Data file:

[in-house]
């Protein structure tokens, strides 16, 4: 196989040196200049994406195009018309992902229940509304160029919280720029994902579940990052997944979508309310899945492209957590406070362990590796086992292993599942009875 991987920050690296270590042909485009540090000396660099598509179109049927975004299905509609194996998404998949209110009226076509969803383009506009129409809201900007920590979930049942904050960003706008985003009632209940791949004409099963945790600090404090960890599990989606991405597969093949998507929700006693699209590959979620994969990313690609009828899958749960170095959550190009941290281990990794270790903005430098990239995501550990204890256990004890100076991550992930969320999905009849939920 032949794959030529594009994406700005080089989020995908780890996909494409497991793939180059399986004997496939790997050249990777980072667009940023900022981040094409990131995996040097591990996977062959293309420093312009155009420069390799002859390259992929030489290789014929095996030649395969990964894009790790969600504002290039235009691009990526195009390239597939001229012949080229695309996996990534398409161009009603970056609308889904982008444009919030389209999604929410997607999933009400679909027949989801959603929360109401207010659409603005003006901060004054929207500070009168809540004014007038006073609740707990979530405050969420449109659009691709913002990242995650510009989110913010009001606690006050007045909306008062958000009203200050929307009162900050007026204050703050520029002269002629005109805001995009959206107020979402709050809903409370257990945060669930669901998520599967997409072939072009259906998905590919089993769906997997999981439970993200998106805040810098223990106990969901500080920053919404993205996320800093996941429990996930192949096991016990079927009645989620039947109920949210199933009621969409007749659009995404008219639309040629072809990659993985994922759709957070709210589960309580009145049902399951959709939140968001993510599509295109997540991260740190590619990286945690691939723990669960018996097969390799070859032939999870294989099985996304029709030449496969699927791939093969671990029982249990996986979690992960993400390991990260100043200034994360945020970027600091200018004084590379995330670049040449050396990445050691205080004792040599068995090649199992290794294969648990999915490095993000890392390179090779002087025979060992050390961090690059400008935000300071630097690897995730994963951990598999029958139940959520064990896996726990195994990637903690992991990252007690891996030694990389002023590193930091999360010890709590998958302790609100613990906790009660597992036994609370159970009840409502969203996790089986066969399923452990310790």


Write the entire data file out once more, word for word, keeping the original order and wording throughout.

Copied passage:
[in-house]
């Protein structure tokens, strides 16, 4: 196989040196200049994406195009018309992902229940509304160029919280720029994902579940990052997944979508309310899945492209957590406070362990590796086992292993599942009875 991987920050690296270590042909485009540090000396660099598509179109049927975004299905509609194996998404998949209110009226076509969803383009506009129409809201900007920590979930049942904050960003706008985003009632209940791949004409099963945790600090404090960890599990989606991405597969093949998507929700006693699209590959979620994969990313690609009828899958749960170095959550190009941290281990990794270790903005430098990239995501550990204890256990004890100076991550992930969320999905009849939920 032949794959030529594009994406700005080089989020995908780890996909494409497991793939180059399986004997496939790997050249990777980072667009940023900022981040094409990131995996040097591990996977062959293309420093312009155009420069390799002859390259992929030489290789014929095996030649395969990964894009790790969600504002290039235009691009990526195009390239597939001229012949080229695309996996990534398409161009009603970056609308889904982008444009919030389209999604929410997607999933009400679909027949989801959603929360109401207010659409603005003006901060004054929207500070009168809540004014007038006073609740707990979530405050969420449109659009691709913002990242995650510009989110913010009001606690006050007045909306008062958000009203200050929307009162900050007026204050703050520029002269002629005109805001995009959206107020979402709050809903409370257990945060669930669901998520599967997409072939072009259906998905590919089993769906997997999981439970993200998106805040810098223990106990969901500080920053919404993205996320800093996941429990996930192949096991016990079927009645989620039947109920949210199933009621969409007749659009995404008219639309040629072809990659993985994922759709957070709210589960309580009145049902399951959709939140968001993510599509295109997540991260740190590619990286945690691939723990669960018996097969390799070859032939999870294989099985996304029709030449496969699927791939093969671990029982249990996986979690992960993400390991990260100043200034994360945020970027600091200018004084590379995330670049040449050396990445050691205080004792040599068995090649199992290794294969648990999915490095993000890392390179090779002087025979060992050390961090690059400008935000300071630097690897995730994963951990598999029958139940959520064990896996726990195994990637903690992991990252007690891996030694990389002023590193930091999360010890709590998958302790609100613990906790009660597992036994609370159970009840409502969203996790089986066969399923452990310790």